### Why one cannot take for granted that evidential meaning screens off the relationship between data and beliefs about hypotheses for ideally rational agents

One might think that given the Likelihood Principle, the Methodological Likelihood Principle is analytically true. After all, “the evidential meaning of datum $x$ with respect to partition **H**” just *means* “how datum $x$ ought to bear on one’s beliefs about **H**.”

The problem with this idea is that **if one regards the claim that “evidential meaning” means “import for one’s beliefs” as analytically true, then one should examine proofs of the Likelihood Principle with that claim in mind**. When I do so, I find that **those proofs no longer seem so compelling**. Indeed, they seem to beg the question against reliabilist views, including the views of frequentists such as Jerzy Neyman who claim that we should think about scientific methodology not in terms of learning about a particular partition from particular datum, but in terms of the long-run operating characteristics of our methods.

My approach has been to treat the premises that lead to the Likelihood Principle as attempts to precisify a nebulous intuitive notion of evidential meaning. When taken in that way, they do seem to me quite compelling. But this approach requires treating the idea that evidential meaning captures “import for one’s beliefs” as an additional, substantive claim.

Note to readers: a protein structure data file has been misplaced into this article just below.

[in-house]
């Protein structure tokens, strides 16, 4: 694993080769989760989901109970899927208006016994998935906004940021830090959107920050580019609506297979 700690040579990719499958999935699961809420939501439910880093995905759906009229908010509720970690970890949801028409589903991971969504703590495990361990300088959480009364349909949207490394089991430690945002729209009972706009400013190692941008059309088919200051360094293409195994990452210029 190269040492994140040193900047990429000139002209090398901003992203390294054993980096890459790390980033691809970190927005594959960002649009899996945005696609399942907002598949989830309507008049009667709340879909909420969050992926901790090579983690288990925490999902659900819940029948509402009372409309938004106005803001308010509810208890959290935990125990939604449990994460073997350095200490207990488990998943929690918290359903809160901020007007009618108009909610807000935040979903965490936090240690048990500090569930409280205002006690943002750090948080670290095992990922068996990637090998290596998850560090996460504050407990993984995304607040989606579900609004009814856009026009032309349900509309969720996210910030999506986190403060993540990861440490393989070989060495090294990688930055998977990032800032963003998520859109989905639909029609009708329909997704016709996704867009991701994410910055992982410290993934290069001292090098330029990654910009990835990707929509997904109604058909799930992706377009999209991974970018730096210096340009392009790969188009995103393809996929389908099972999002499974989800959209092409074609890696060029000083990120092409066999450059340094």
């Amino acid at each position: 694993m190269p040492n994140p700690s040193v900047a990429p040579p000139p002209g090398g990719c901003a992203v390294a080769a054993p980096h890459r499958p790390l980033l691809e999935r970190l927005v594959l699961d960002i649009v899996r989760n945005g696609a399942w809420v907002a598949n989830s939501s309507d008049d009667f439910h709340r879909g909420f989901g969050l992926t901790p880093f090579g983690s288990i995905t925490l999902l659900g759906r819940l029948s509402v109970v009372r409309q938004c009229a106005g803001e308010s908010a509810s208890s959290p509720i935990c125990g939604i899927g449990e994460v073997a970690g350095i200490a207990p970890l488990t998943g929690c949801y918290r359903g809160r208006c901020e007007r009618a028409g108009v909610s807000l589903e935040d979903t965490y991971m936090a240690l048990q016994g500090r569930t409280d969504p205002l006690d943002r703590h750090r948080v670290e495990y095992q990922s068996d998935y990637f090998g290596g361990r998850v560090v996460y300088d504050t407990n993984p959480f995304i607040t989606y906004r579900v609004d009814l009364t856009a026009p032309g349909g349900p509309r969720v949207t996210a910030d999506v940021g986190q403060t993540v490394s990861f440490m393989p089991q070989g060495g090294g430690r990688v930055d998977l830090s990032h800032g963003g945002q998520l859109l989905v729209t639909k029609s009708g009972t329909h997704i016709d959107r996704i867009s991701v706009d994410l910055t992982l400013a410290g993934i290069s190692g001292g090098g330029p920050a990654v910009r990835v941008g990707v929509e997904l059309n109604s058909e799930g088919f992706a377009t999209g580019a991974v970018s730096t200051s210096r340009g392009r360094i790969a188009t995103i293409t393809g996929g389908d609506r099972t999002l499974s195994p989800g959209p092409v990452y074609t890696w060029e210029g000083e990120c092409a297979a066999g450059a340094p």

One can argue about whether one should take as primary (1) the premises that lead to the Likelihood Principle or (2) the idea that “evidential meaning” means “import for one’s beliefs.” The approach I take is not mandatory, but it does have advantages in terms of continuity with the statistical literature on proofs of the Likelihood Principle and with philosophical debates between evidentialists and reliabilists. Ultimately, which approach one takes should not make any *substantive* difference in terms of one’s judgments about methodology, although it could make a difference in how one uses the word “evidence” and its cognates.

**What one must not do is to take proofs of the Likelihood Principle such as mine or Birnbaum’s formulated in terms of a nebulous notion of evidential favoring as direct arguments for the Methodological Likelihood Principle. There is an evidentialist/reliabilist dispute that those proofs fail to address**.

### Why one should not reformulate proofs of the Likelihood Principle in terms of what methods one should use

Birnbaum formulates his proof of the Likelihood Principle essentially as follows (see Birnbaum 1962, Gandenberger 2014).

**The Sufficiency Principle:**Let T(X) be a sufficient statistic for the index set {$\theta$} of the partition under consideration in experiment $E$ with sample space $\mathcal{X}$. For any $x_1,x_2 \in \mathcal{X}$, if $T(x_1)=T(x_2)$ then $\mbox{Ev}(E,x_1)=\mbox{Ev}(E,x_2)$ (that is, outcomes $x_1$ and $x_2$ of $E$ are evidentially equivalent with respect to {$\theta$}).**The Weak Conditionality Principle:**For any outcome $x$ of any component $E’$ of any simple mixture experiment $E$, $\mbox{Ev}(E,(E’,x))=\mbox{Ev}(E’, x)$.

**The Likelihood Principle:**Let $x$ and $y$ be possible outcomes of $E_1$ and $E_2$, respectively, such that $P_\theta(x) =cP_\theta(y)$ for all elements of the partition {$\theta$} and some positive $c$ that is constant in $\theta$. Then $\mbox{Ev}(E_1, x) =\mbox{Ev}(E_2, y)$.